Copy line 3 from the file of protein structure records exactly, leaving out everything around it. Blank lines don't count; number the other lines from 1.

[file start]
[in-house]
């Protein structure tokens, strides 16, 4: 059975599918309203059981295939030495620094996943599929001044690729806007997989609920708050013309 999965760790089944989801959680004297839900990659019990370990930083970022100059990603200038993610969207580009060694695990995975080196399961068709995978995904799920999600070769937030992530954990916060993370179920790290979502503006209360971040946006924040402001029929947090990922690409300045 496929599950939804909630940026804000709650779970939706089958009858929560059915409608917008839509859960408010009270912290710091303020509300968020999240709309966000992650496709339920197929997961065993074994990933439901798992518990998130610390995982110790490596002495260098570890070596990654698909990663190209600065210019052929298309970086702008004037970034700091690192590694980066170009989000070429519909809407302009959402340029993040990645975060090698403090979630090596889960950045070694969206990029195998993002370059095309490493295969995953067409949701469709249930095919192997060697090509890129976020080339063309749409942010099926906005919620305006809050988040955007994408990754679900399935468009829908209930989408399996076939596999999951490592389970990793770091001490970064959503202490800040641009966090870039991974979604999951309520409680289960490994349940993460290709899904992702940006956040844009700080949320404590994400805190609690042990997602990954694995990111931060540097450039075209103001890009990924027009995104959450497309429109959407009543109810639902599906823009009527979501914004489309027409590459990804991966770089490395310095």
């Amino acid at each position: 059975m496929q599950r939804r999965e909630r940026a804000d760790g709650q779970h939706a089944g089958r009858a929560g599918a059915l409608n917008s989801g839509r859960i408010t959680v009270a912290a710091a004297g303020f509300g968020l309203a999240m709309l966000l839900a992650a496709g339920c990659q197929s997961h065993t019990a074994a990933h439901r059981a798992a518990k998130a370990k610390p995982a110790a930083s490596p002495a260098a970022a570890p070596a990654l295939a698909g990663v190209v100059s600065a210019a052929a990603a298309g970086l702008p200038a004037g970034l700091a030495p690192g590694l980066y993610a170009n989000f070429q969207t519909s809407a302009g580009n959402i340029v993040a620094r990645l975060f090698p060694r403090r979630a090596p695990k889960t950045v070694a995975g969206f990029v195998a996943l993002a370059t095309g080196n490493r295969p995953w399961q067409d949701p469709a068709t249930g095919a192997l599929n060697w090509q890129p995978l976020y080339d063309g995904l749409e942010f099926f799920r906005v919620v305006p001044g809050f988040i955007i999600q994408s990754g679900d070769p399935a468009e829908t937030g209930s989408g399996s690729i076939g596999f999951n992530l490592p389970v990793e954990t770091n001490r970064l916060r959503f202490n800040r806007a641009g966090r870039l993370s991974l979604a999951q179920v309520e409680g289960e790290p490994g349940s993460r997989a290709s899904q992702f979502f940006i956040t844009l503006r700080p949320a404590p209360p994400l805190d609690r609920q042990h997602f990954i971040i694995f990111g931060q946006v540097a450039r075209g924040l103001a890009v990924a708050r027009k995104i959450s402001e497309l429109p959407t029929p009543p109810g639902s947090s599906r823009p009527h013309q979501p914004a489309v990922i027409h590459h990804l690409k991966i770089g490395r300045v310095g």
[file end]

């Amino acid at each position: 059975m496929q599950r939804r999965e909630r940026a804000d760790g709650q779970h939706a089944g089958r009858a929560g599918a059915l409608n917008s989801g839509r859960i408010t959680v009270a912290a710091a004297g303020f509300g968020l309203a999240m709309l966000l839900a992650a496709g339920c990659q197929s997961h065993t019990a074994a990933h439901r059981a798992a518990k998130a370990k610390p995982a110790a930083s490596p002495a260098a970022a570890p070596a990654l295939a698909g990663v190209v100059s600065a210019a052929a990603a298309g970086l702008p200038a004037g970034l700091a030495p690192g590694l980066y993610a170009n989000f070429q969207t519909s809407a302009g580009n959402i340029v993040a620094r990645l975060f090698p060694r403090r979630a090596p695990k889960t950045v070694a995975g969206f990029v195998a996943l993002a370059t095309g080196n490493r295969p995953w399961q067409d949701p469709a068709t249930g095919a192997l599929n060697w090509q890129p995978l976020y080339d063309g995904l749409e942010f099926f799920r906005v919620v305006p001044g809050f988040i955007i999600q994408s990754g679900d070769p399935a468009e829908t937030g209930s989408g399996s690729i076939g596999f999951n992530l490592p389970v990793e954990t770091n001490r970064l916060r959503f202490n800040r806007a641009g966090r870039l993370s991974l979604a999951q179920v309520e409680g289960e790290p490994g349940s993460r997989a290709s899904q992702f979502f940006i956040t844009l503006r700080p949320a404590p209360p994400l805190d609690r609920q042990h997602f990954i971040i694995f990111g931060q946006v540097a450039r075209g924040l103001a890009v990924a708050r027009k995104i959450s402001e497309l429109p959407t029929p009543p109810g639902s947090s599906r823009p009527h013309q979501p914004a489309v990922i027409h590459h990804l690409k991966i770089g490395r300045v310095g």